By Rich Russell
In Blackboard there is a Roster tool, where students (and the professor) can post pictures of themselves, and I encourage (but do not require) students to also do this during the first week, in addition to their written introductions. I qualify, “Please only post pictures of yourself and not someone else. Please do not post a picture of your pet.”
One semester, however, I had a student who admitted in her introduction to having a menagerie of animals, both domestic and wild, at her house here in South Jersey. When I looked to find her picture in the Roster, there was Brenda — holding up a skunk. “The skunk has been de-skunked,” she assured us; what existential crisis must a de-skunked skunk feel, I later fretted.
I must admit — I’m not especially good with faces; am better with names myself. (Oliver Sacks had a recent piece in The New Yorker about face blindness, though I wouldn’t go so far as to say I’m a prosopagnosiac.) Still, there is an uncanny shock when seeing an online student in real life, or even pictured with a skunk in your Blackboard class. (Is the skunk also a student? Has the skunk paid its lab fee?) But for many, a clearer sense of the student becomes, well, visible in a picture.
I wrote about how professors are quasi-celebrities in an essay last spring for The English Journal. Students know who we are even before we know them: they see us around campus or maybe pictured on the college web site. Last spring, a feverish student came darting up to me in the hall before my third cup of coffee to ask a flurry of questions about an assignment due that week for my section of literature online. She took off just as tantivy when her anxieties had been soothed. But I never caught her name. I checked the Roster later that day, but couldn’t choose this girl from the line-up. She just disappeared, reverting to her previous online, “absent” presence.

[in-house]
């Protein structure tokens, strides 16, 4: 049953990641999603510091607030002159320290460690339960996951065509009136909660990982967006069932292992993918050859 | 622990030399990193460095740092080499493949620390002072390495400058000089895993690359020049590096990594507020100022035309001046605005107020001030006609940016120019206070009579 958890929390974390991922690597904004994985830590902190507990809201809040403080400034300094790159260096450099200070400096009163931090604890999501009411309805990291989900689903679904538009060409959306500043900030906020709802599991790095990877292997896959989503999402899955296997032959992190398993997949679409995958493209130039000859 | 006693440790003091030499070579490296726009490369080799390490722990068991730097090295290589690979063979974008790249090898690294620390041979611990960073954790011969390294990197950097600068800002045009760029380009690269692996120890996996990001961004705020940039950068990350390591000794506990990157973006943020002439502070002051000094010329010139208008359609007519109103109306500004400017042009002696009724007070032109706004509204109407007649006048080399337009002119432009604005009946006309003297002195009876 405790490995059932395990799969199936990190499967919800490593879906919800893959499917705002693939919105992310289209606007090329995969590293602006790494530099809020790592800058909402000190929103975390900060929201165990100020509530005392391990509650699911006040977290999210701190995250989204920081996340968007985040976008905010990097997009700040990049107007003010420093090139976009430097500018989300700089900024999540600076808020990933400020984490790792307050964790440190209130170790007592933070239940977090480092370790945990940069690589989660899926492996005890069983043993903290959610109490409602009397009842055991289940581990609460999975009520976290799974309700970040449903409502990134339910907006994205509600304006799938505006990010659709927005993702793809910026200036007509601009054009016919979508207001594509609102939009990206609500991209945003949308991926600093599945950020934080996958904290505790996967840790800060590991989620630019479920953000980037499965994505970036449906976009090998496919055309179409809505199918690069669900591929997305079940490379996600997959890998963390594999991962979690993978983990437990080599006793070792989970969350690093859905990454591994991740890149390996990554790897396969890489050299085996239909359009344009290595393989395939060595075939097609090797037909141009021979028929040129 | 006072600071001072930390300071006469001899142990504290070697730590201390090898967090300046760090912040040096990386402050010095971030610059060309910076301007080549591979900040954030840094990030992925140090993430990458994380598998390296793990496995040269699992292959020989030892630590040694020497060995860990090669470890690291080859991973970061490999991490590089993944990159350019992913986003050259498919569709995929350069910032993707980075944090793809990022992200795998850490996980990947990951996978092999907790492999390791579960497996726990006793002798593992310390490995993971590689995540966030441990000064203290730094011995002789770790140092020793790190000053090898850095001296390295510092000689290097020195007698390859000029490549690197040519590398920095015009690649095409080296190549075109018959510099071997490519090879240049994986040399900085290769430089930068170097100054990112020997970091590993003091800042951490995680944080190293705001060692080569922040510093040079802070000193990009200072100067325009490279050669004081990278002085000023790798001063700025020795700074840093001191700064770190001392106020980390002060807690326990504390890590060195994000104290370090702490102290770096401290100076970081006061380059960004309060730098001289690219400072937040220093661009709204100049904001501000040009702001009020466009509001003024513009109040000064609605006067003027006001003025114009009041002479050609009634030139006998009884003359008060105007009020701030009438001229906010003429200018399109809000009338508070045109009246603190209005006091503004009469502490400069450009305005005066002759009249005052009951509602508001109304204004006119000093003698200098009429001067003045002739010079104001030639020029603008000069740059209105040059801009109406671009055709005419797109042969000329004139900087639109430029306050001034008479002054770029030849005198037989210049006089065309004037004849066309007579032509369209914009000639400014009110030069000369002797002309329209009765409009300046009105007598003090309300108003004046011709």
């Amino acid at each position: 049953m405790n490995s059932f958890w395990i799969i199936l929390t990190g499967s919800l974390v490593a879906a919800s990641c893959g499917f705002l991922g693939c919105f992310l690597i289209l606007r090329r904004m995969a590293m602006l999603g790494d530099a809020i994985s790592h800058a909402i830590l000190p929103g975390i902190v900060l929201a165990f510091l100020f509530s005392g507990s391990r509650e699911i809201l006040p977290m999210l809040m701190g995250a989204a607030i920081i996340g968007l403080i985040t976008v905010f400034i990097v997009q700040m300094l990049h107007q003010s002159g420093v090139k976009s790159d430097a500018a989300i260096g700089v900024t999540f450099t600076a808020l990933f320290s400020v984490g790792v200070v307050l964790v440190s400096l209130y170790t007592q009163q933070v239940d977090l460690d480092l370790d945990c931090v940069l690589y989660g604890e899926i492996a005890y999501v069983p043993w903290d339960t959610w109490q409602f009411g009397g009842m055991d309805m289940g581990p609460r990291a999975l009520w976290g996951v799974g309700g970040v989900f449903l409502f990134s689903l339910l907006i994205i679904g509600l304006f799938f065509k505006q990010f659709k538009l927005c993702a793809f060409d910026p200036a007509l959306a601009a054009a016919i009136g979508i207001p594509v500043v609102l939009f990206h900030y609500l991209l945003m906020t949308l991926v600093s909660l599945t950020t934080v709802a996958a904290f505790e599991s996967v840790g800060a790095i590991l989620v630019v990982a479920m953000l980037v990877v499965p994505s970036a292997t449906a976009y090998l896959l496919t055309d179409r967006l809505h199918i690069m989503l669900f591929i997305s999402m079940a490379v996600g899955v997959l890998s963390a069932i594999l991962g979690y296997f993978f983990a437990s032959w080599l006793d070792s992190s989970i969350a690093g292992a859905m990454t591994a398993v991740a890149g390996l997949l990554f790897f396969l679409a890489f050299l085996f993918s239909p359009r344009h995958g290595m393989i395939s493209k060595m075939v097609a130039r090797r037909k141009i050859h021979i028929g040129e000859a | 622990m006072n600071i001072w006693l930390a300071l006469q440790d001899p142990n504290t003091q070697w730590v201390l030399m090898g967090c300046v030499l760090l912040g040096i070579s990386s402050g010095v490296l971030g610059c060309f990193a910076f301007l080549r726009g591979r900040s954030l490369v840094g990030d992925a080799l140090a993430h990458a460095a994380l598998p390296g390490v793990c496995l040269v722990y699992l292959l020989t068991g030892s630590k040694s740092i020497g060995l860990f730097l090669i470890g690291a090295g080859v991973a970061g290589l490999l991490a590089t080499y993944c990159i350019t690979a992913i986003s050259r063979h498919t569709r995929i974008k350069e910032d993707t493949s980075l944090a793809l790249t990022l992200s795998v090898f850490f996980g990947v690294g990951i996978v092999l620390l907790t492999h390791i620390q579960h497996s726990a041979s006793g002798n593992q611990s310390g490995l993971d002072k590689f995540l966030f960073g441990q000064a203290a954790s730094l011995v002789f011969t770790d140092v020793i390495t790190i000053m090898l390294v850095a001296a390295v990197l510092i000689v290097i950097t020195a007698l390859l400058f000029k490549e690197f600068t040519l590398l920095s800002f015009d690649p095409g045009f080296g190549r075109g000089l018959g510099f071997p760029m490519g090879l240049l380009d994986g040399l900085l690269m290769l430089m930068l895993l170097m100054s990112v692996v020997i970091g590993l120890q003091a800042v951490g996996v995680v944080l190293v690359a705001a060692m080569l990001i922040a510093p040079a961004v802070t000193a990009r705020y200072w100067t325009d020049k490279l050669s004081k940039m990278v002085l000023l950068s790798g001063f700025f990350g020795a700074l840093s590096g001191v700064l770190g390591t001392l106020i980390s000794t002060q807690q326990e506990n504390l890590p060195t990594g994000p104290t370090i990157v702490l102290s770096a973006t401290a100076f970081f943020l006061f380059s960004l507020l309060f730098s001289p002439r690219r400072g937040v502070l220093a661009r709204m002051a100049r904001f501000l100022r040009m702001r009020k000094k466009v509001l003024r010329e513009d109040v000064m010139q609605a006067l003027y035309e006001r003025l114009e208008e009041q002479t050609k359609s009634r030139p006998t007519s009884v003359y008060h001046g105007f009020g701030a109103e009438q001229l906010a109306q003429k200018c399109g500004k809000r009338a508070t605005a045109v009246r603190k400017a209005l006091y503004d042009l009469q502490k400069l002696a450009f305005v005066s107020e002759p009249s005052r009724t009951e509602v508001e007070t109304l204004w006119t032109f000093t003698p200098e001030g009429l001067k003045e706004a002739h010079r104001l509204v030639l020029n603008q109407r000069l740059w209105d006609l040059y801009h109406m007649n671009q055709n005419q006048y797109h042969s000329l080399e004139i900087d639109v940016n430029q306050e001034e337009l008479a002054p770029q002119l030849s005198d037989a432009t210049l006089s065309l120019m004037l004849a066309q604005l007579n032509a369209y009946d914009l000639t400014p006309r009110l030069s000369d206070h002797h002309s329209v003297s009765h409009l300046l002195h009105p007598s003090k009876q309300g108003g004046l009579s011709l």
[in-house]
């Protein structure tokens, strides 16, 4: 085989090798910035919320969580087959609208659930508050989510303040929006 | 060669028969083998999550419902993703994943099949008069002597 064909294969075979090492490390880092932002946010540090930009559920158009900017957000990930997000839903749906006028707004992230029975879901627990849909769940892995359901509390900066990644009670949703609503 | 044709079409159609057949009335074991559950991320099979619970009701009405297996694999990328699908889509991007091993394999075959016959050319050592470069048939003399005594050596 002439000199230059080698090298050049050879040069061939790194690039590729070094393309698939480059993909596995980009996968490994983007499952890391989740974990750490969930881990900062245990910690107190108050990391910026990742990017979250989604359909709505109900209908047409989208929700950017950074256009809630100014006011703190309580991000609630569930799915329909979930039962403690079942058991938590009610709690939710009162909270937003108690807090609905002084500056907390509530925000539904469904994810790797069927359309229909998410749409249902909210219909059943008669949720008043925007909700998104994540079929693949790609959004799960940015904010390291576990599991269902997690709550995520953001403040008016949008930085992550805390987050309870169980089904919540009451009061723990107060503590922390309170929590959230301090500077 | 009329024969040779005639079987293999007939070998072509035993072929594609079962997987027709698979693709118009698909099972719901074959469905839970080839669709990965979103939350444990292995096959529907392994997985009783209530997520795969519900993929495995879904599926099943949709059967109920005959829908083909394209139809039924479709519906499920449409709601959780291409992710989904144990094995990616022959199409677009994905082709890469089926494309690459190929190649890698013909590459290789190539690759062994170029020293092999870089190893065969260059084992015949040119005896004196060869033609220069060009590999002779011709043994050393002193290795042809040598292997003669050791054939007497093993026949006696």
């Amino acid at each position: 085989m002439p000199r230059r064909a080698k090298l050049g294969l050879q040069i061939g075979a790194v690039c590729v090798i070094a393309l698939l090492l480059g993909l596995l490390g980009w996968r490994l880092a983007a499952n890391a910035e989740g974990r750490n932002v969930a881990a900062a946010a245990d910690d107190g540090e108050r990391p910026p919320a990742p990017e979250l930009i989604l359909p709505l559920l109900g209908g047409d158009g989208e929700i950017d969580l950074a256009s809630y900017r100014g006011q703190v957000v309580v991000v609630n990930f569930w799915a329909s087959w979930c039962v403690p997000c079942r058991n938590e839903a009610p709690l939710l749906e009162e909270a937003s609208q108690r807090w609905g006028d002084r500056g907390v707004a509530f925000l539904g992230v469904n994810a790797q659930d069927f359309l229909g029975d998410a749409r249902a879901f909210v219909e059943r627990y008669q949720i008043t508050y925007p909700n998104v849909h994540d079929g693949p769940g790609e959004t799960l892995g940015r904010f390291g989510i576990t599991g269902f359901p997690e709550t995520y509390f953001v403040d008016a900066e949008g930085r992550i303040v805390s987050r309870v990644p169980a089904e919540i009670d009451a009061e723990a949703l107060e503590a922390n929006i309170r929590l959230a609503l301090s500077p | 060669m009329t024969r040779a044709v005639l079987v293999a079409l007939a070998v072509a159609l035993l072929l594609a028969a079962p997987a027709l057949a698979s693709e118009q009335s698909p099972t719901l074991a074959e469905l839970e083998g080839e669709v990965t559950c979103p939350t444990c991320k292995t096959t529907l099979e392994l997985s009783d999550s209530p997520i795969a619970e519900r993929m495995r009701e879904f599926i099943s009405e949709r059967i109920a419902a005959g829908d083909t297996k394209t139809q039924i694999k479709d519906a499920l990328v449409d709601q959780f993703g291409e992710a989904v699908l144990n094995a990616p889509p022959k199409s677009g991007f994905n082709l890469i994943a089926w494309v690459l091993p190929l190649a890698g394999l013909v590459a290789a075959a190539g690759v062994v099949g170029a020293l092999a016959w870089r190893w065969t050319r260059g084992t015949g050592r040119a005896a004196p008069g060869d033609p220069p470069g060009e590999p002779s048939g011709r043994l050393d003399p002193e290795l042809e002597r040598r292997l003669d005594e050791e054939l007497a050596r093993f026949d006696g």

Sometimes, I admit, I do feel that some of the online students are mere ghosts in the Blackboard shell. Some of them will appear on your class list the first week, but never post anything (fail to fully materialize), and then either drop or withdrawal, and it is a different experience from when a student never turns up for a traditional class. They were like theories of students never put into practice. In Blackboard, the professor can even track to see that these theories have logged in, are reading entries, but just never respond. And then just exit (shut down). Some even restart the next semester, and it’s a welcome surprise when they immediately set themselves to work, as if previous hauntings had never happened.
Last week, I was chatting with another professor in her office, and a girl walked in, and hugs were exchanged between my colleague and the student. She then turned to me and said, “And you’re Professor Russell — I was in your online class over the summer!” Here, again, the uncanny: the return of someone familiar in an unfamiliar setting, in this case the false home being the real world.
We stare and stare, some of us for many hours a day, into the computer screen. Do we imagine there are people staring back? Is it, at times, just the screen staring back at us? How do we establish that more human connection?
These are questions to be explored. (Prepare yourself, skunk.)
About the Teacher in Pajamas: Rich Russell earned associate degrees in liberal arts and general studies from Atlantic Cape, a bachelor’s in English and creative writing from New York University, a master’s in secondary education from New School University and a master’s in English literature from University College at the University of London. Russell has been an adjunct instructor at Atlantic Cape since 2007 and served as co-advisor of Atlantic Cape’s student-run literary magazine, Rewrites.